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Warner v. United States

United States District Court, N.D. West Virginia

June 1, 2017

ARTHUR SEAN WARNER, Petitioner,
v.
UNITED STATES OF AMERICA Respondent. Criminal No. 1:14CR81

          MEMORANDUM OPINION AND ORDER ADOPTING REPORT AND RECOMMENDATION [DKT. NO. 16] AND DENYING PETITION [DKT. NO. 1]

          IRENE M. KEELEY UNITED STATES DISTRICT JUDGE.

         Pending before the Court is the Report and Recommendation (“R&R”) (dkt. no. 16) of the Honorable James E. Seibert, United States Magistrate Judge, to which the pro se petitioner, Arthur Sean Warner (“Warner”), has filed objections (dkt. no. 18). For the reasons that follow, the Court OVERRULES Warner's objections, ADOPTS the R&R, and DENIES and DISMISSES the petition WITH PREJUDICE.

         I. BACKGROUND

         On September 18, 2015, Warner filed a petition pursuant to 28 U.S.C. § 2255 to vacate, set aside, or correct his sentence (dkt. no. 1). In his petition, Warner sets forth the following three grounds for relief:

(1) His counsel was ineffective in failing to move suppress items found in a safe, the search of which was not covered under the otherwise valid search warrant;
(2) His counsel was ineffective because he conspired with the government to decline to investigate and object to a prior conviction that served as a predicate offense for Warner's career offender sentencing enhancement; and
(3) The Court incorrectly sentenced him as a career offender.

Id. at 5, 6, and 8. Warner asks the Court to vacate his judgment, sentence, and plea, and to give him a two-level reduction under Amendment 782 to the United States Sentencing Guidelines (“U.S.S.G.” or “guidelines”) and 28 U.S.C. § 994(o).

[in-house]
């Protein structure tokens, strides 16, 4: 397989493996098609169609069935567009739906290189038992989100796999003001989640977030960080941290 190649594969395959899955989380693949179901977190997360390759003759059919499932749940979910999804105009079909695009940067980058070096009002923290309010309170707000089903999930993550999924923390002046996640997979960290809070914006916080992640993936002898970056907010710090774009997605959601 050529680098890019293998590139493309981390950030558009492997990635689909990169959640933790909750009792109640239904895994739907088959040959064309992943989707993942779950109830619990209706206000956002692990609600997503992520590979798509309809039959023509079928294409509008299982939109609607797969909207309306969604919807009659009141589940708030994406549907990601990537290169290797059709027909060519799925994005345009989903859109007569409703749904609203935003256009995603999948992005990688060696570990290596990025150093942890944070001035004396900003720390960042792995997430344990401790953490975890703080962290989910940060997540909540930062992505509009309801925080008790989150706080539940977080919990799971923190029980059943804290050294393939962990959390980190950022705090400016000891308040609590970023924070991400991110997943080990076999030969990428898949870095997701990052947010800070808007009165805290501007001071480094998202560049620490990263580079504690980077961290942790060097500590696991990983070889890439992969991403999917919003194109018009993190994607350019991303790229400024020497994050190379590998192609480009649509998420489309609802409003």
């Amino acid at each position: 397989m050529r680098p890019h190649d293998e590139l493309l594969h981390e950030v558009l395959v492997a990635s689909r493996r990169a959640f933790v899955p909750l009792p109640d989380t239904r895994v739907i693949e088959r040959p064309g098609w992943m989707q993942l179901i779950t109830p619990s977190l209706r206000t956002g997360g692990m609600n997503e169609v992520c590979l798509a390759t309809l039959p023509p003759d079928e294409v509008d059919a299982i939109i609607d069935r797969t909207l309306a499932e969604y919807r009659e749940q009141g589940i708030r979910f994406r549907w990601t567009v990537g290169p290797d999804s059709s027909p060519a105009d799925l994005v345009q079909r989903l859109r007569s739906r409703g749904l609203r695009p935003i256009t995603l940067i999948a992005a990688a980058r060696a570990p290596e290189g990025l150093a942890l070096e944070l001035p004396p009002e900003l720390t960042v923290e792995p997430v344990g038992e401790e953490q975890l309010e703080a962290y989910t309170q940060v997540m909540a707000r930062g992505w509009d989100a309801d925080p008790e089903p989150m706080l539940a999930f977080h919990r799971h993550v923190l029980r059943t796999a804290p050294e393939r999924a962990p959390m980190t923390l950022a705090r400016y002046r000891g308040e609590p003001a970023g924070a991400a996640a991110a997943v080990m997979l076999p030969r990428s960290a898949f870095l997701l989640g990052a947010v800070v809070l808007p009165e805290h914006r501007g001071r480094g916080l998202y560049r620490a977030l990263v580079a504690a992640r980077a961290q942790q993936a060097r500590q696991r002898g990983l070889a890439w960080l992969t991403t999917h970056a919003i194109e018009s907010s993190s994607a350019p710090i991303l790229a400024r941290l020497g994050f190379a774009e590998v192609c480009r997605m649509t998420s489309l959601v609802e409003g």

In accord with LR PL P 2, the Court referred this matter to Magistrate Judge Seibert for initial screening and an R&R. Magistrate Judge Seibert directed the government to file a response to the petition (dkt. no. 3). The government did so (dkt. no. 9), asserting the following contentions:

(1) Warner had knowingly and voluntarily waived the right to file a § 2255 motion incident to his plea, with the exception of certain claims of ineffective assistance of counsel;
(2) Warner had procedurally defaulted all three claims in his petition because he did not raise them on direct appeal;
(3) Warner's counsel was not ineffective for failing to move to suppress items seized without a warrant, because the search warrant specifically listed safes and lock boxes as items to be seized;
(4) Warner's counsel was not ineffective for failing to object to the application of the career offender enhancement because, despite Warner's claim that one of his predicate offenses should not count as he was serving a probationary sentence for that offense at the time he was sentenced on the instant charges, even without that conviction, he had been convicted of at least two other serious felony drug offenses; and
(5) Warner was not entitled to a two-level reduction because he was sentenced under the 2014 sentencing guidelines, which already included the two-level reduction under Amendment 782.

Dkt. No. 9 at 4-9.

         In his reply to the government's contentions (dkt. no. 10), Warner withdrew his ineffective assistance of counsel claim regarding any failure to move to suppress the items found in the safe; however, he continued to argue that he did not qualify as a career offender. In addition, while the R&R was pending, he moved to amend his petition in light of the ruling of the Supreme Court of the United States in Molina-Martinez v. United States, 136 S.Ct. 1338 (2016), to allege an additional claim based on inaccuracies in the calculation of the sentencing guidelines.